ACT Responsible: Fighting the good fight for charity advertising.
There’s good advertising. Then there’s advertising that does some good. A lot of ads are neither. Thankfully, some are both – brilliant examples of communication with a core aim to make the world a better place.
Since 2001, Advertising Community Together (ACT Responsible) have worked to make sure people see the best advertising for good causes, promoting the importance of social and environmental responsibility within the advertising industry. With this mission in mind they gather and exhibit the best advertising for associations, charities and non-governmental organisations around the world.
Arguably their most important exhibition is the one they curate each year in Cannes, while the Cannes Lions International Festival of Creativity is going on. The work here is on show for free to the public and this year over 5500 votes were counted to decide choose best work across four categories of responsible advertising.
But ACT Responsible aren’t just showing off good work. They’re trying to build an environment in which better advertising can be made for these clients. But even after over a decade’s work, the challenges responsible advertising faces are significant.
One of their goals is to close the chasm of understanding between agencies and their charity and NGO clients. And, boy, is there work to be done there.
“Both are hard to educate because they are really not speaking the same language,” explains co-founder Isa Kurata. “Agencies are very creative and they don’t understand why, when they come up with a great campaign, for free, for an NGO, the NGO doesn’t take it.”
That seems like a strange situation. Why wouldn’t you accept free, top quality creative work? The problem is that the message has to be completely right, says Isa. “As associations, even if the campaign’s beautiful, if it’s not our usual tone, if it’s not our beliefs, if it’s not our fight, then we can’t accept it.”
That is a message that ACT Responsible are trying to explain to agencies. The way an NGO represents itself is fragile. Often, the bigger ones even have shareholders – just like in the business world – so it’s not always easy to push an idea through as the creative industry thinks.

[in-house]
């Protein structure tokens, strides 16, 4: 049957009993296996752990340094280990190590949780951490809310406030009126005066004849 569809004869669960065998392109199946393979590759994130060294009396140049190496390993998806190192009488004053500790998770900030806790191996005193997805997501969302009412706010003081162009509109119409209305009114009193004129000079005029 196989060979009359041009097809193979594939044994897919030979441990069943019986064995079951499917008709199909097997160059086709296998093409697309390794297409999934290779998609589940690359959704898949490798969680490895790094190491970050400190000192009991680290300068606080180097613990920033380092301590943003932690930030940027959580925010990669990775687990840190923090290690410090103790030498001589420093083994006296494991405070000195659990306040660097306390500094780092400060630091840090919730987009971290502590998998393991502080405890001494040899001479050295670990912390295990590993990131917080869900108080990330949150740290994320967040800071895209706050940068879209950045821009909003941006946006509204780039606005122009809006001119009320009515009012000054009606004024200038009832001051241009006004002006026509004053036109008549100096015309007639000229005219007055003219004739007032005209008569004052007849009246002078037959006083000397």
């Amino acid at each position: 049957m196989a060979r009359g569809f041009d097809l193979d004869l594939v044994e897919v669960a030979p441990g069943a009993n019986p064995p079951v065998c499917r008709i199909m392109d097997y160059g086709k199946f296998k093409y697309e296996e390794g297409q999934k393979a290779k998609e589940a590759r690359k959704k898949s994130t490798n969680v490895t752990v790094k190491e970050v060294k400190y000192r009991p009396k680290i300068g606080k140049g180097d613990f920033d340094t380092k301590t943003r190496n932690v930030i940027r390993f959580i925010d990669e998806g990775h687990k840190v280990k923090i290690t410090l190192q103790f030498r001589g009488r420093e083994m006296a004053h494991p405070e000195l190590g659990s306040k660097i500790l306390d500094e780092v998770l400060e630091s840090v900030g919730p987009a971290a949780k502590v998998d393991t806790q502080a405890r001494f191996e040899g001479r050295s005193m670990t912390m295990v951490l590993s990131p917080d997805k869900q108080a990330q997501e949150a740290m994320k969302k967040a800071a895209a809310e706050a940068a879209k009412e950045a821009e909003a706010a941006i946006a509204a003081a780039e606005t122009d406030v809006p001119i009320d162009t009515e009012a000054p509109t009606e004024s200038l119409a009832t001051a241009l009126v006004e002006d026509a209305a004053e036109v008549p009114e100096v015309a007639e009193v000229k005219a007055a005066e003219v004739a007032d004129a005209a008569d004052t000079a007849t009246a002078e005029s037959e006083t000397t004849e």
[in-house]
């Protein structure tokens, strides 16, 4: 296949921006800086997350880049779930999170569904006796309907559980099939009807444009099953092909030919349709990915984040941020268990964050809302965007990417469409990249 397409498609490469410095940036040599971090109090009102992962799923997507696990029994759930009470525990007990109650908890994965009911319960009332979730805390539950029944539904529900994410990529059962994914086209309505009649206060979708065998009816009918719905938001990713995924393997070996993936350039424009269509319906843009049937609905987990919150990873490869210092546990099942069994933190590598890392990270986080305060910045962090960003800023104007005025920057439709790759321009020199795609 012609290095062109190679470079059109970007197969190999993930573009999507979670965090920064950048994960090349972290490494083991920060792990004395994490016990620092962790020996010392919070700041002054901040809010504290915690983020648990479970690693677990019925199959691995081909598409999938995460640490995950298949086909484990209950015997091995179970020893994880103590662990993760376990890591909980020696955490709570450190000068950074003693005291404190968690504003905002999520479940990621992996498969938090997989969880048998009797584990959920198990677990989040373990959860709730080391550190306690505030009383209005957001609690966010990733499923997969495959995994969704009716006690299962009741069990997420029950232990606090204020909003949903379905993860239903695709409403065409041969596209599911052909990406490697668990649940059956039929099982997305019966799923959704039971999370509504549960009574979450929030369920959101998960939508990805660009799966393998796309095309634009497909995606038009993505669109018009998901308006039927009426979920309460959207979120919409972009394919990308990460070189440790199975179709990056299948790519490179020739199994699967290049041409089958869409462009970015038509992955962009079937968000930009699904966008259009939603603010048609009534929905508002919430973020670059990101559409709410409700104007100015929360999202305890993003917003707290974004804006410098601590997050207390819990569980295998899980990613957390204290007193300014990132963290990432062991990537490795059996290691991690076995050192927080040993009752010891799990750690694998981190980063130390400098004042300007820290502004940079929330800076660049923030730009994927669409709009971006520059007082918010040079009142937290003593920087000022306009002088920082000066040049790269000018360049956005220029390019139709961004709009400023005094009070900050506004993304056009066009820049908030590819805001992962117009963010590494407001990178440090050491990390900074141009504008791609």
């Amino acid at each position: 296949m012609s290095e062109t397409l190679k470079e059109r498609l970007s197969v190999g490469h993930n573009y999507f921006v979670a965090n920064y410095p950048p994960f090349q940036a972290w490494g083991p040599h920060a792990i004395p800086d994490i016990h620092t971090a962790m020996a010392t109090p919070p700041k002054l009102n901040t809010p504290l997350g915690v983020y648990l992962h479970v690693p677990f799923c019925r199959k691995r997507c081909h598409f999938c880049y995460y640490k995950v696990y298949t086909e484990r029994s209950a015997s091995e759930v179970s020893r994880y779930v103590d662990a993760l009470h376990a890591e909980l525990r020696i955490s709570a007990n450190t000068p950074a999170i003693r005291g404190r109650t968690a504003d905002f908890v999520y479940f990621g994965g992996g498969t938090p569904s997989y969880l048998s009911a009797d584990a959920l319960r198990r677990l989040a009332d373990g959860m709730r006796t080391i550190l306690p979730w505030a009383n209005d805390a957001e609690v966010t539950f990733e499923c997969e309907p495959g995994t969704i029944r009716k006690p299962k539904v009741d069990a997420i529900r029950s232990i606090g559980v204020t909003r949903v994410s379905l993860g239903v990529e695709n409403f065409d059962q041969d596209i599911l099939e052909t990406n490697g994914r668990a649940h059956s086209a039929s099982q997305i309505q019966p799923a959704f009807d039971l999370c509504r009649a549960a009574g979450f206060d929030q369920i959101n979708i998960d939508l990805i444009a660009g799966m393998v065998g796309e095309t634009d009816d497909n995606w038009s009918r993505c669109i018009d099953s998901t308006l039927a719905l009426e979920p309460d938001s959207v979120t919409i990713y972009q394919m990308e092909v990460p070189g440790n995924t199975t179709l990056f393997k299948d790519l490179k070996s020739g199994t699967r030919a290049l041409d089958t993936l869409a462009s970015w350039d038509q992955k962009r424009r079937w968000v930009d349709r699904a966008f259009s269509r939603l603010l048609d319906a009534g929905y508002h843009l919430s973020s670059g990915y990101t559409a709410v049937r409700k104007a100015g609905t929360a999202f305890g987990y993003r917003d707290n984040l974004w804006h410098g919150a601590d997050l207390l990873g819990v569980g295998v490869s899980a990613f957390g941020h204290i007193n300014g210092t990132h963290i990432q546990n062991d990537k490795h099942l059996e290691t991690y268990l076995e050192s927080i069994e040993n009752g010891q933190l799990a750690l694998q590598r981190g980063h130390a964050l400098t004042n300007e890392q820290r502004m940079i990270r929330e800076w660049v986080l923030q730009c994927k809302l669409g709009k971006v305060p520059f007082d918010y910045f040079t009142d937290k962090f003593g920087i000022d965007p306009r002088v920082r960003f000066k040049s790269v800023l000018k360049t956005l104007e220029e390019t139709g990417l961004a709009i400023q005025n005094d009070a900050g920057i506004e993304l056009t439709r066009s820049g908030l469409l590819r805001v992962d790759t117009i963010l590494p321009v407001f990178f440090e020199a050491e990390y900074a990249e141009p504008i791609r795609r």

Another point worth considering, Isa points out, is that a lot of prominent agencies have had long and very happy relationships with NGOs. Amnesty International and TBWA\ go way back and David Ogilvy has been involved with WWF since its foundation. Other agencies need to realise that accepting campaigns from others can be a political faux pas for these clients. They might think they’re helping a cause by creating a speculative one-shot ad, pro bono, but after putting in years of relationship building and strategy, a loyal agency can easily feel betrayed by this kind of thing. Not to mention the work is less likely to be any good.
“Many agencies have not been doing one-shots,” says Isa, “but working on strategy for years with their client and that’s why they make really good campaigns. Everyone always said TBWA were doing Amnesty’s campaigns to win awards. They couldn’t do Amnesty’s campaigns that well if they didn’t have this relationship. It’s an easy way to discredit the agency and this needs to change.”
There’s ignorance that needs fighting on the other side too. NGOs often don’t know how to brief properly, says Isa. “We are educating them on how to brief their agency to have a clear message. Agencies take the opportunity to make great campaigns because they haven’t got a brief and because [they think] the NGOs are going to accept the ad at the end of the day.”